Despite the close historical links between Uganda and Rwanda, the two countries have continued to disagree over their involvement in the ongoing conflict in the DRC. A major consequence of the disagreement is the creation of political obstacles to the repatriation of the Ugandan refugees in Rwanda.

The instability caused by the civil war in Sudan frequently spilled over the borders and into Uganda, and caused strained relations between the two countries with each accusing the other of supporting rebel groups fighting their respective governments - Uganda for supporting the Sudan Peoples Liberation Army (SPLA), while Sudan for backing the Lord’s Resistance Army (LRA).

The governments of Rwanda and Burundi both face rebel groups operating from the DRC. The Burundi government has had to constantly fend off Hutu militias; the political developments in Burundi have a direct impact on the situation in Rwanda. This has motivated the Rwanda government to play an active role in supporting efforts towards the peace process in Burundi.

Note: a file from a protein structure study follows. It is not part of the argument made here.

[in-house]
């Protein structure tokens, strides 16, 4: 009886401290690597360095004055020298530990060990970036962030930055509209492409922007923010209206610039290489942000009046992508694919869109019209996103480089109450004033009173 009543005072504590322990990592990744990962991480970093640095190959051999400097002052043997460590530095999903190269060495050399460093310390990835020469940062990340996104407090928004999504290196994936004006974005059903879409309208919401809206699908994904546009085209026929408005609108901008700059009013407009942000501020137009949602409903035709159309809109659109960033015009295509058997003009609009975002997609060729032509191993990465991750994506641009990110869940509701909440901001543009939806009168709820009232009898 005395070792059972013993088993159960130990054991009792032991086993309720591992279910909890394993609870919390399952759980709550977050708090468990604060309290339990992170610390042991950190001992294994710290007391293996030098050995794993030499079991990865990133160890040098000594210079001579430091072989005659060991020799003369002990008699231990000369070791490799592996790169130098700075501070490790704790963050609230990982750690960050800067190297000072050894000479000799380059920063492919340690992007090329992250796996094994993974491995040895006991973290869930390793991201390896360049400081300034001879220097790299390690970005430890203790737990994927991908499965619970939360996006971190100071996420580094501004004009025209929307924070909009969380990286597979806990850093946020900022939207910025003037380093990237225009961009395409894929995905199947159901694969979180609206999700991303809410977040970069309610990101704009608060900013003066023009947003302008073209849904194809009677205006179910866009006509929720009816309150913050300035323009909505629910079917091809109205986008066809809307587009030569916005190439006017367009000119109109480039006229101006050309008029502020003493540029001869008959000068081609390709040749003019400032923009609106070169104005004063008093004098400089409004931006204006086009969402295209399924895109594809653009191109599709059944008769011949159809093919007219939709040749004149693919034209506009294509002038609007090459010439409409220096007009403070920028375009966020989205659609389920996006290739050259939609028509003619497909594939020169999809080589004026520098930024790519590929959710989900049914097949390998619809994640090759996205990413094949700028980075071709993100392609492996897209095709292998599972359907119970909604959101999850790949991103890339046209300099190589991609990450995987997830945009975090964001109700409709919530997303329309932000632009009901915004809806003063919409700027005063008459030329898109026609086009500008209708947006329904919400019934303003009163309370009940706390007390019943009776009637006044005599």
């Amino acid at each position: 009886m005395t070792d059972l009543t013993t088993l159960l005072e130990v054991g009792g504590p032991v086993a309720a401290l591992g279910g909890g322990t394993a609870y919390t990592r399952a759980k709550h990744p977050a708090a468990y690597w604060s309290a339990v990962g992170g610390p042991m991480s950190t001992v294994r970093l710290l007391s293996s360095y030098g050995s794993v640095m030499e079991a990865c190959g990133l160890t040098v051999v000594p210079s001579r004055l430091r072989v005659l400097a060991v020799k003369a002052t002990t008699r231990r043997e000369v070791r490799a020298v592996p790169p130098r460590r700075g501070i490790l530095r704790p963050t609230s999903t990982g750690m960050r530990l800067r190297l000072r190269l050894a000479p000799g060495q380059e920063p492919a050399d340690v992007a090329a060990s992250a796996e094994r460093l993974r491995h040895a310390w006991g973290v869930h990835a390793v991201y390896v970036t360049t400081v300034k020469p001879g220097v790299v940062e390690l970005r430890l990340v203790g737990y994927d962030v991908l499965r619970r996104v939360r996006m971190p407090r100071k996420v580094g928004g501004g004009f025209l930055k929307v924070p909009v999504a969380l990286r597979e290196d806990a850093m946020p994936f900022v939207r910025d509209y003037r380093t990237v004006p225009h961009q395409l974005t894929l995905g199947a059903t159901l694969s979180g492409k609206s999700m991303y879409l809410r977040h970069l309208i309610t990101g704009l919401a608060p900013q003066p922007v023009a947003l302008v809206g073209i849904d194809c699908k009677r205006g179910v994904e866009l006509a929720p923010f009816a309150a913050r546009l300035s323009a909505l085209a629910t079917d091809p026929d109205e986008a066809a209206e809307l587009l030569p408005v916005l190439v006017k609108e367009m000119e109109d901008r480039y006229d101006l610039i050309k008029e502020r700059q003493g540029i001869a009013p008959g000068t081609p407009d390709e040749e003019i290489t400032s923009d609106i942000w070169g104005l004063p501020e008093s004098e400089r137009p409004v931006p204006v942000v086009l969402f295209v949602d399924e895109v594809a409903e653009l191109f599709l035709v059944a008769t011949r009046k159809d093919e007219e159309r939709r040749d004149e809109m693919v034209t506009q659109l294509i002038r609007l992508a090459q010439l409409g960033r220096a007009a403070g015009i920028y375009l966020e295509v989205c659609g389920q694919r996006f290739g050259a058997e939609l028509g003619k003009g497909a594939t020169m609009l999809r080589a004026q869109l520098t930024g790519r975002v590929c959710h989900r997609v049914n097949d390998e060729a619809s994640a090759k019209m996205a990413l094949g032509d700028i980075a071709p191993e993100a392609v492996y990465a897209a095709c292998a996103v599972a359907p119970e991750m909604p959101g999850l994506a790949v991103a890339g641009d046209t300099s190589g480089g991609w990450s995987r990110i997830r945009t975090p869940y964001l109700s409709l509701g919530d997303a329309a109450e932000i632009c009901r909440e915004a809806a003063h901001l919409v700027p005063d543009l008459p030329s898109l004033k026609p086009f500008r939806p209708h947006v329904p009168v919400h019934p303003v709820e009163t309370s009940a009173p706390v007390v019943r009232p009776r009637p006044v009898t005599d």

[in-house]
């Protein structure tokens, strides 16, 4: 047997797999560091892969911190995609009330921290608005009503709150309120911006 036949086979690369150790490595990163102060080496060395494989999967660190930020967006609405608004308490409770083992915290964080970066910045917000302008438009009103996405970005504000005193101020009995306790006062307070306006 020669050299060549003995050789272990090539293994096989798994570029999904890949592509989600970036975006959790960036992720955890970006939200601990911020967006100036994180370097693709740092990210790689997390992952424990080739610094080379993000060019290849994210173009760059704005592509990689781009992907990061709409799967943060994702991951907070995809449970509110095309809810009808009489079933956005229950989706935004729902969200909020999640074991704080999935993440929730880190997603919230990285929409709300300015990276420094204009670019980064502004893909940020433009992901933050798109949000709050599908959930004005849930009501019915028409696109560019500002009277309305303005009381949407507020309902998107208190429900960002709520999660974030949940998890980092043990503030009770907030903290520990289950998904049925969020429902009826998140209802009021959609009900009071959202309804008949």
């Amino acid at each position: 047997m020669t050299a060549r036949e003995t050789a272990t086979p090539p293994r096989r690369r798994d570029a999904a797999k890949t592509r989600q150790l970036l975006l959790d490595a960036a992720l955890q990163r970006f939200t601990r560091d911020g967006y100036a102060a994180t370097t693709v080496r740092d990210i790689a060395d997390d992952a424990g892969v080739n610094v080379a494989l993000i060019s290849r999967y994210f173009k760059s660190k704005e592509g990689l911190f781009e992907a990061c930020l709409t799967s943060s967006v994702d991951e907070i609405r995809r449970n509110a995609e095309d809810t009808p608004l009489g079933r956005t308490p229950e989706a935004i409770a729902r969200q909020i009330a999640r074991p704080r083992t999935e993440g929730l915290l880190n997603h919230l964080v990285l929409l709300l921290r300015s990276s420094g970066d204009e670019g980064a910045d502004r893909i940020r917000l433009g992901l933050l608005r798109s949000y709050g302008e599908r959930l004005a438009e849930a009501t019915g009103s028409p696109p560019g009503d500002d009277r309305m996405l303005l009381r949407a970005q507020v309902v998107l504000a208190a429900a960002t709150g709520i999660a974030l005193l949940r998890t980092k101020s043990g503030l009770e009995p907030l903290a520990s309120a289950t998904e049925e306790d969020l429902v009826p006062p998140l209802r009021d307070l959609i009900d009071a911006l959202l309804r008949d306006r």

The East Africa region has also been heavily affected by terrorists’ attacks. Since the 9/11 attack in the USA the region has been on high alert and this has adversely affected the economies of the three countries, particularly Kenya which has suffered two attacks - the first in 1998 at the U.S. Embassy in Nairobi causing over 200 deaths, and the second in 2002 in which a tourist hotel in Mombasa was bombed. Air travel has been greatly affected in form of temporarily diversion of flights and increased and lengthy security procedures. Several embassies have periodically issued travel advisories for their nationals to reconsider making non-essential travel into the region.

For further information please contact:

The Federation Secretariat, Africa Department: Josse Gillijns, Regional Officer for Eastern Africa, Email josse.gillijns@ifrc.org, Phone 41.22.730.42.24.

Footnote:

1 USD 1,953,800 or EUR 1,584,400.